Originally Posted by _tk
It's like saying that all internal combustion engines sound the same because they are all built with the same principal in mind.
All internal combustion engines are not built with the same principle of sounding the same. If sounding the same was a design goal, then they would. Do all internal engines look the same? Do all amplifiers look the same? They're not designed to. Their end functions are their main design goal. Two internal combustion engines of different design with identical torque curves will perform identically, given the proper conditions.
Since you brought up a strawman, do you believe only internal combustion engines that cost $40k are sufficient? Or can one that costs merely $5k get the job done? Here's the usage: propelling a vehicle at up to 60 mph. See how a lack of criteria makes it difficult to provide recommendations?
None of my amps sound the same either. Heck, I can usually tell a somewhat distinct sound signature/difference between models even at a place like Best Buy Magnolia in one of their crappy rooms.
That's exactly the kind of situation that is *designed* to get you to hear differences where none would exist under controlled conditions. If you prefer the way something sounds in the Magnolia, the only way you'll guarantee you will prefer it in your system is if you move into that crappy room and use their system.
But maybe I should just buy a $399 Onkyo AVR and tell everyone "it sounds just as good" as the Luxman or Marantz that I was looking at?
If you spend $3601 on getting the Onkyo gold plated, it will suddenly meet your standards, and impress everyone else.
I'm not sure why this is even being brought up though. It's my money...let me "foolishly" spend it on what I want/like.
It's being brought up because you're at the Audio Video *Science* Forum. This site is predicated to the use of *Science* to discuss and enjoy the business and hobby. Terms like "great" vs. "good" sound, "screaming" or "party" amplifiers aren't scientific, or really useful in any way. Ignoring that speakers have wildly varying impedances that affect their interactions with amplifiers isn't scientific or useful, either. Neither is strongly correlating price with performance, especially past a relatively high price point. So yes, you asked for help on a site where people use science to help each other, you shouldn't be surprised when we try to use science to help you.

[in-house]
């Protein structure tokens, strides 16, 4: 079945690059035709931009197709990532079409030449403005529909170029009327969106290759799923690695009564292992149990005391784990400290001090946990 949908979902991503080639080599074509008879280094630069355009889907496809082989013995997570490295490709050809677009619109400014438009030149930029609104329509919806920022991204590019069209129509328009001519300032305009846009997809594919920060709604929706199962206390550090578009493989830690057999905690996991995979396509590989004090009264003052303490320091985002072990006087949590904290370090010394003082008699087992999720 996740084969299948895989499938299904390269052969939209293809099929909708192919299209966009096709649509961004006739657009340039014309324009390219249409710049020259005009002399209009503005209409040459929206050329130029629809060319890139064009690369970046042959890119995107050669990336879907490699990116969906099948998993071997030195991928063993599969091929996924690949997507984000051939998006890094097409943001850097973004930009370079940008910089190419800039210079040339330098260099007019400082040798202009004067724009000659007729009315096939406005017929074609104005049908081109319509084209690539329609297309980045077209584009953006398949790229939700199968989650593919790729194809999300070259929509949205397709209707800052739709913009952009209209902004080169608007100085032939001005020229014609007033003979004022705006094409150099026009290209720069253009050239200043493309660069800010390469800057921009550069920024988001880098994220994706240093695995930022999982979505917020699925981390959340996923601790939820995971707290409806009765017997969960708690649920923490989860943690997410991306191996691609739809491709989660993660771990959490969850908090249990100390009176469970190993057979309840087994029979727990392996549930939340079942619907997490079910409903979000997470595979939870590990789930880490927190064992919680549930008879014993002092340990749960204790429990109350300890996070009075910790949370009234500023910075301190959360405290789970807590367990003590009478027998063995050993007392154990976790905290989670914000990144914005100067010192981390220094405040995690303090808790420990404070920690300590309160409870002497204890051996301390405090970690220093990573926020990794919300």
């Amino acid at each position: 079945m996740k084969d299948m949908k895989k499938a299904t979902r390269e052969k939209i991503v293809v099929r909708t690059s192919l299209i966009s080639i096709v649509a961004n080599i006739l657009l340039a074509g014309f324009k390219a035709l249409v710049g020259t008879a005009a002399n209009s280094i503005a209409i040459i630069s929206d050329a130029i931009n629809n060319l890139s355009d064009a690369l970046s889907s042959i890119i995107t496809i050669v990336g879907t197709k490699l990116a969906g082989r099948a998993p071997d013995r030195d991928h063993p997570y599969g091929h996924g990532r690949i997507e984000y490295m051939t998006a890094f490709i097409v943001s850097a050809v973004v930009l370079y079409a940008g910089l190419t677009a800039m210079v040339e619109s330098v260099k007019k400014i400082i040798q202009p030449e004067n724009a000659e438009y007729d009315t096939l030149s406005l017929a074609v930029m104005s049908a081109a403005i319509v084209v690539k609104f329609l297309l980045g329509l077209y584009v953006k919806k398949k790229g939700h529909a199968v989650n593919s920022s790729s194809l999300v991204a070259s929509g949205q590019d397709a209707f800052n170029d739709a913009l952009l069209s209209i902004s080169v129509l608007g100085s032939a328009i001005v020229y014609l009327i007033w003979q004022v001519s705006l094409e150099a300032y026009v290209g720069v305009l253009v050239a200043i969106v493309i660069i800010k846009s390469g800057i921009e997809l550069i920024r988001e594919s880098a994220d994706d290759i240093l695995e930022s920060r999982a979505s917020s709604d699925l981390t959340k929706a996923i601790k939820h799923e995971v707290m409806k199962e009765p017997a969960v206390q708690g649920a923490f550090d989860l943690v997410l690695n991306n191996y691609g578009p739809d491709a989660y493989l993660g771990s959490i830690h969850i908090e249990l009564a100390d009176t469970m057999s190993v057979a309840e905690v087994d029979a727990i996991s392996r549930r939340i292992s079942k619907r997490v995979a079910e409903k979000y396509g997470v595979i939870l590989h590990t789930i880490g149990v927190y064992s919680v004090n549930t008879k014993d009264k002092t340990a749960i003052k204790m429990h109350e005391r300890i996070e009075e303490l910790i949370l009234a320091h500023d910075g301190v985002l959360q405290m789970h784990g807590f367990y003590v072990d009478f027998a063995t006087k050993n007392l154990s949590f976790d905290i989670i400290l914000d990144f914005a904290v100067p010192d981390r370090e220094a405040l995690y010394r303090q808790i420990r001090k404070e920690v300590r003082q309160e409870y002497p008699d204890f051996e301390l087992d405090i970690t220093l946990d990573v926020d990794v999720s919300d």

I will give you that even though horns have evolved greatly and through many types over the past century, they still all suffer from Higher Order Modes to some degree. The best horns today probably have those HOM's below audible limits, and I bet that under a proper blind test you wouldn't be able to tell that you were listening to a horn. No problem, if you don't want any horns, that simplifies things. But when you say horns aren't "detailed" or "dynamic", that's pretty backward to how most folks describe them. Anybody else think that horns aren't at least relatively "dynamic"?
Subwoofers are a reasonable suggestion, and in your OP you mentioned that they were a possibilty. Contrary to your impression, subs aren't always about "loud bass"- they can be about *clean* bass, and cleaner everything else from your mains. "Clean" means free of the extraneous frequencies generated by.distortion, that stuff you hate so much from the horns you heard. Every room has modes, regardless of whether you believe in science or not. Some bass notes will be louder ("boomy") than others, some will be inaudible. You fix this by moving where the sources of bass are in the room. Unless you want to put your main speakers in the middle of opposite walls like giant headphones, you'll want at least one sub you can move around. Or just turn down your tone control to kill everything below 200Hz. If you like it that way, fine, it's your right to have that preference. But it's certainly not *accurate*, which is the goal of a scientific approach to sound reproduction.
We're trying to use science to help you. If you don't want that, you might as well go back to Magnolia and play "Pin the $4k on the donkey".